Each side of the playhouse features a different letter, so if you walk around the structure you will spell out the word, “PLAY”. Kids literally enter the house through the alphabet. And they experience this alphabet universe both from the outside and from within.
Playgrounds these days look the same wherever you go, filled with generic plastic equipment that you can only use in one way. Up the slide. Down the slide. Over and over. Jiayu and I share the goal of providing the same thought to the design of playground equipment that we give to our homes and public buildings.
I’m a writer as well as an architect so I guess I’m kind of obsessed with words: This was a competition we did at Fisher Architecture earlier this year: The names of former slaves at William and Mary College were inscribed in glass. The sun’s light shines through the panels and tattoos the bodies of passersby.
The intent was to allow visitors to experience history anew directly on their bodies. That’s me to the left on a ladder with a cutout letter “A” making sure the concept works. And that’s the physical model on the right.
I downloaded an amazing French sundial shadow calculator app to determine precisely where the shadows would fall in in summer and winter. How cool would it be, I thought at the time, to reinvent this idea as a piece of playground equipment!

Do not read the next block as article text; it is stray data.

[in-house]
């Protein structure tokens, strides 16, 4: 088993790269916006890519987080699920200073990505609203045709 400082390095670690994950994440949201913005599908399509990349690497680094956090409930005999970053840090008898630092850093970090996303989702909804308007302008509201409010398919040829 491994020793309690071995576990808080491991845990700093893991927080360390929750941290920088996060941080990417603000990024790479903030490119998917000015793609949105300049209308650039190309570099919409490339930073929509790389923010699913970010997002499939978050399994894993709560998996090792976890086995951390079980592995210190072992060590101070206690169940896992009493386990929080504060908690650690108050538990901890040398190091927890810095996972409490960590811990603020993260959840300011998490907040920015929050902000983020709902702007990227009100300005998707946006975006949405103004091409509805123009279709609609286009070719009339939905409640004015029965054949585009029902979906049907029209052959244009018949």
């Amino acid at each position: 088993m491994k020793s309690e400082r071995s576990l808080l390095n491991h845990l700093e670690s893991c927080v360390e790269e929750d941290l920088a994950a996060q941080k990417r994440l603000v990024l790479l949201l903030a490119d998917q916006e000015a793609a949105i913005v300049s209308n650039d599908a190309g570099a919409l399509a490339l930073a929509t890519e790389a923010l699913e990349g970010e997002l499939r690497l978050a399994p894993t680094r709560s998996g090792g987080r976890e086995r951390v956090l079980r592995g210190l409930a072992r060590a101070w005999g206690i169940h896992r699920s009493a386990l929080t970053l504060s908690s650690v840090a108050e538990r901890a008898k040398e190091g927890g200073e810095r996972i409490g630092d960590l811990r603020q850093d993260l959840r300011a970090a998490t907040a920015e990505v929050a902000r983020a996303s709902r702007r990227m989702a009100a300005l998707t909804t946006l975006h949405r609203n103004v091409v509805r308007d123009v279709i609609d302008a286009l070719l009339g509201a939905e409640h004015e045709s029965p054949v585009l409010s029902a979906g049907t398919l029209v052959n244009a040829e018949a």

So using my software I carefully wrapped the rough parts with rope, lowered the roof way down, went from six panels to just four, and installed a sand box. Now kids can stand under their own names and experience the alphabet anew.
After our first meeting, Jiayu suggested that kids would really appreciate if the shadows of the children’s names were in color. Children find it easier to differentiate bright colors and are drawn to them as result. This makes them feel more comfortable and makes them happy!
Because there is no single right way to play, Jiayu and I feel that that there are as many potential playground designs as there are children.
Architects who design for adults have lots to learn from kids. Adults also love challenging, experientially powerful environments. We say “no” to boring, generic architecture and “yes” to play and adventure!!!